Home-sharing brings out the best in us
New Airbnb regulations pose a serious problem for Chicagoans.
A holiday in the hospital can deaden one’s soul.
It doesn’t matter if you’re a patient or a visitor. It doesn’t matter how kind and caring the nurses are. The fluorescent lights, the dry air, the hushed conversations and the specter of suffering are oppressive.
That’s how it felt to be with my grandfather in a Springfield hospital for a weekend earlier this year. As he drifted to sleep, I realized I should probably find a place to do the same. The thought of staying in a similarly sterile hotel made me nauseous.
So I pulled out my phone.
The Airbnb app helped me find a cheap room in a house nearby. I was greeted by a woman who told me of her own struggles with sick family members. She reassured me that things would be OK and then made me some tea.
The next morning I woke up ready to be a good grandson.
Home-sharing services such as Airbnb can be a great way for consumers to find boarding on short notice and for homeowners to make extra money. But like so much else in Illinois, government is getting in the way.
Chicago Mayor Rahm Emanuel thought he knew what was best for city visitors and homeowners when he signed a 58-page ordinance severely limiting home-sharing in June.
The hotel industry shelled out thousands of dollars to city officials to secure their support for the measure.
The ordinance slaps a new tax on homeowners who home-share, forces a new limit on the number of units per building where hosts can rent through home-sharing services, and sets a new mandate dictating that hosts keep records on guests.
Those are just the parts that are understandable. Many aspects of the ordinance are so vague or dense that no average homeowner could grasp the meaning without a lawyer. Even then, a lawyer could only guess.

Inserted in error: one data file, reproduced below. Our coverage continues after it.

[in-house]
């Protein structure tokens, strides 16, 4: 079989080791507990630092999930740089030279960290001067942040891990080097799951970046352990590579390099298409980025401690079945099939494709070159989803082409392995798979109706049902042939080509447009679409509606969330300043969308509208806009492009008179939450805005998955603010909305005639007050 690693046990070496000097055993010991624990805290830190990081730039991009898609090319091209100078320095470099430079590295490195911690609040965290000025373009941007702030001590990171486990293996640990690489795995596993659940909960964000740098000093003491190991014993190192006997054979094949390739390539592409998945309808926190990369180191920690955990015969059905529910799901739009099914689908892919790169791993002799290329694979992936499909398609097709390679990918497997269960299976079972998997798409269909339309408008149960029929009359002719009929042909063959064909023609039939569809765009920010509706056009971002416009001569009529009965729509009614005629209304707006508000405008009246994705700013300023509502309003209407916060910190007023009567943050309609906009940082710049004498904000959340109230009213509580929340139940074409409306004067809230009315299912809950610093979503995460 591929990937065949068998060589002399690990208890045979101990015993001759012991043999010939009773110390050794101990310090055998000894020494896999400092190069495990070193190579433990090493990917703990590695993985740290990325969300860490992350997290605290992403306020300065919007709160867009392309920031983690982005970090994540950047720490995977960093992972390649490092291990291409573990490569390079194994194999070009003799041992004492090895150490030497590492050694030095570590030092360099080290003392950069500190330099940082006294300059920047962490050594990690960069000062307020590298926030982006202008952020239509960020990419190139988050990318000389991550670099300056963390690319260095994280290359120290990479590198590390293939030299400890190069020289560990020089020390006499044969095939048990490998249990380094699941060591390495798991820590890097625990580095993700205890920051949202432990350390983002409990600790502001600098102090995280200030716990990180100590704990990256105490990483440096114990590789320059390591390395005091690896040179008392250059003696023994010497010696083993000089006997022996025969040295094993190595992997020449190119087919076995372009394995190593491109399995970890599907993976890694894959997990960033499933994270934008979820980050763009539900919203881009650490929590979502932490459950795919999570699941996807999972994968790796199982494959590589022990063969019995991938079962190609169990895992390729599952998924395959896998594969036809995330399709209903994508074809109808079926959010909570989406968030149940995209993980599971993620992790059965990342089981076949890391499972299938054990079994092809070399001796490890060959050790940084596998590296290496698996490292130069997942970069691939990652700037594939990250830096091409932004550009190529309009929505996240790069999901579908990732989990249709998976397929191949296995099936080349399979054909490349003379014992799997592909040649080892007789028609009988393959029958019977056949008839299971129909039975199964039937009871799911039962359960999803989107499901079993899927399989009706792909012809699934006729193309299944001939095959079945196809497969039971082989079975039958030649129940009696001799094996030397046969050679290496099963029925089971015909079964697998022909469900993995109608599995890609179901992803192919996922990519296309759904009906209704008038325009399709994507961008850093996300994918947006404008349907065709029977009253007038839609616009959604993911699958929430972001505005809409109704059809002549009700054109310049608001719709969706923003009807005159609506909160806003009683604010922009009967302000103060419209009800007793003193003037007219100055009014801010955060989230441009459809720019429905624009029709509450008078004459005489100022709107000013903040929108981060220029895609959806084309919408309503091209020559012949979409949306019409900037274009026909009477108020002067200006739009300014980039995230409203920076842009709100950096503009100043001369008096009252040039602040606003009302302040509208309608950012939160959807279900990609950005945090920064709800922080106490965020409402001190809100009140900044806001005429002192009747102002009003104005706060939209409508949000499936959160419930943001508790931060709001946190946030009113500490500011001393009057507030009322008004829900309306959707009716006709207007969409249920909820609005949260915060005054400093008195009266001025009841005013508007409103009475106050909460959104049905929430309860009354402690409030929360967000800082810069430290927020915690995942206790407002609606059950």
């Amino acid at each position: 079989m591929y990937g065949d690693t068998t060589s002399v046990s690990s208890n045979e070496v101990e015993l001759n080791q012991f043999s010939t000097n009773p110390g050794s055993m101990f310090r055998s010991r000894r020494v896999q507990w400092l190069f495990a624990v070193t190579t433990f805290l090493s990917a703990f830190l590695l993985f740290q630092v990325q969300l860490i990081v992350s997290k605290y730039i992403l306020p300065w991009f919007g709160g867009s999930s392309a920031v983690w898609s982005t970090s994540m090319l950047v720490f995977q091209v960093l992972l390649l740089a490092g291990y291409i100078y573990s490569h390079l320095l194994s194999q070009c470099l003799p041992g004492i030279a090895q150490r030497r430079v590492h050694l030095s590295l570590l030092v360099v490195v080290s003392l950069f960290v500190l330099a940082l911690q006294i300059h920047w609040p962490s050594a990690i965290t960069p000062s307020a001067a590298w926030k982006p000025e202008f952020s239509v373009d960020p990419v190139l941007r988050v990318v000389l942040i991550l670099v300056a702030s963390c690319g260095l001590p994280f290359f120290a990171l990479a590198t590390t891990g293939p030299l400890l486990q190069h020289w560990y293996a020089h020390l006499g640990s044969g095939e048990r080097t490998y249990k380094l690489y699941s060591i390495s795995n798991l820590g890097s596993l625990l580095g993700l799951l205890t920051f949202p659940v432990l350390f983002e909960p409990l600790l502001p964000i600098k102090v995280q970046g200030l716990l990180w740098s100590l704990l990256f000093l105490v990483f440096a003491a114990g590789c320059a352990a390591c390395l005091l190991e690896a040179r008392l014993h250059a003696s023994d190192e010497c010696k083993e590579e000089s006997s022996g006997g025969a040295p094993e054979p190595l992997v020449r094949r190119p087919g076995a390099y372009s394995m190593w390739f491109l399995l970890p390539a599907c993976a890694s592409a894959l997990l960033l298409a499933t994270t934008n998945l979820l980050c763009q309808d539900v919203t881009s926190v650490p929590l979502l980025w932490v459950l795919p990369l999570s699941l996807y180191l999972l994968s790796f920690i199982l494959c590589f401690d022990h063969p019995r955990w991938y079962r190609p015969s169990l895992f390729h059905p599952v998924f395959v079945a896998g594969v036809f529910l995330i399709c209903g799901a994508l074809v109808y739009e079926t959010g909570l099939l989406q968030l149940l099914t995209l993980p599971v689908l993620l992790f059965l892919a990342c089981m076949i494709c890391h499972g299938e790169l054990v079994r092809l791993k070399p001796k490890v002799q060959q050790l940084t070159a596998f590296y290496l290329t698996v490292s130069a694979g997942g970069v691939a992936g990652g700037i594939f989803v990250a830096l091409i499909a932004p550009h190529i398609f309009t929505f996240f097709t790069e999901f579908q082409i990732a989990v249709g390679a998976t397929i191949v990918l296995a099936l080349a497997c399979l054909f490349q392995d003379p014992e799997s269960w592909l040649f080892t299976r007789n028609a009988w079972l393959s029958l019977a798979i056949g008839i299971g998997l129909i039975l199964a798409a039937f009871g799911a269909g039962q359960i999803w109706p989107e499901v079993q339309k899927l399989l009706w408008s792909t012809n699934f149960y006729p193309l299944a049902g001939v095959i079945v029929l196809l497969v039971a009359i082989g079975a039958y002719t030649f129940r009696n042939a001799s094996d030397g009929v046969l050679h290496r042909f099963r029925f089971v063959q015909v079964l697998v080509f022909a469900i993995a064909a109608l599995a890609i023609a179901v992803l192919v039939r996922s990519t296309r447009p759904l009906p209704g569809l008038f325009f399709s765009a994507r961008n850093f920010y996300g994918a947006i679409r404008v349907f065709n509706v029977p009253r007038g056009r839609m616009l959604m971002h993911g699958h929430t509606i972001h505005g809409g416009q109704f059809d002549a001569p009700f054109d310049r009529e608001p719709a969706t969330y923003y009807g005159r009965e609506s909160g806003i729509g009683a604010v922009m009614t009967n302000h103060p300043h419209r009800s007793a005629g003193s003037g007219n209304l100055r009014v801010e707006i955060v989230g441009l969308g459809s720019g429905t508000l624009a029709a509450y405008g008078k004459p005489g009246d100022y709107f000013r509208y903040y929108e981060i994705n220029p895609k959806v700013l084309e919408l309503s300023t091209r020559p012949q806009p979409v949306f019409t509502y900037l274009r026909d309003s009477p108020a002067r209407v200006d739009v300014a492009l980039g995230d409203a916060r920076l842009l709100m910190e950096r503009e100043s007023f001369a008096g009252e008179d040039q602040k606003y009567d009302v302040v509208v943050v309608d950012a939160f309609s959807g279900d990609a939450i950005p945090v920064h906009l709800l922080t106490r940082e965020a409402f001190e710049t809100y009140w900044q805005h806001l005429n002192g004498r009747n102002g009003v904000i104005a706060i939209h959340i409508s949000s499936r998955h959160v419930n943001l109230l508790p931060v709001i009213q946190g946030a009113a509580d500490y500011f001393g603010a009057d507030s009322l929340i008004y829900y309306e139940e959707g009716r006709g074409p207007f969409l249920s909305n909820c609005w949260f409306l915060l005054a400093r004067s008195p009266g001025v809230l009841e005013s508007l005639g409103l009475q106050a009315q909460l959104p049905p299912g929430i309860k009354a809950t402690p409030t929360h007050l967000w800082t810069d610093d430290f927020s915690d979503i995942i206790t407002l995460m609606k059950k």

The new regulations pose a serious problem for Chicagoans such as Alonso Zaragoza. The 37-year-old Windy City librarian purchased his first piece of property in April, a three-flat on Chicago’s southwest side. Zaragoza wants to rent out the first floor apartment on Airbnb.
Why? To help pay for a spike in his property-tax bill.
Emanuel’s record-breaking property tax hike is costing Zaragoza an additional $250 a month. But since Zaragoza doesn’t live in the building he owns, he won’t be able to rent out the room under the new ordinance.
“If [the city] doesn’t give us the legal option to do things the right way, people are going to try to find other ways to survive,” Zaragoza said.
He stressed the value of bringing tourists to the whole city, not just its commercial core, as well as the flexibility and affordability of home-sharing services.
“There are a lot of hotels but they are not affordable,” he said. “And they’re all downtown. When you’re traveling it’s nice to be able to see the city as it is. Downtown is not the city. It’s just downtown.”
Zaragoza is one of a few homeowners fighting the city for the right to rent. The Liberty Justice Center, or LJC, and the Goldwater Institute are helping Zaragoza and others sue the city to strike down the ordinance. The LJC is the litigation partner of the Illinois Policy Institute. Goldwater is an Arizona-based nonprofit that focuses on protecting constitutional rights.
The home-sharing crackdown in Chicago might not seem like a problem for the rest of the state. But history indicates Chicago is a testing ground for statewide stupidity when it comes to innovative new services.
A bill pushed by the Chicago taxi lobby nearly killed ride-sharing apps such as Uber and Lyft statewide in 2014.
Illinois lawmakers should ensure local bureaucrats quit meddling with basic property rights. They can take a page from Arizona. State politicians there passed a law in May that stops local governments from banning short-term rentals.
Just another reason Illinoisans should look south for the winter.
As I learned in Springfield with my grandfather, home is where the heart is. Even if it’s not your own.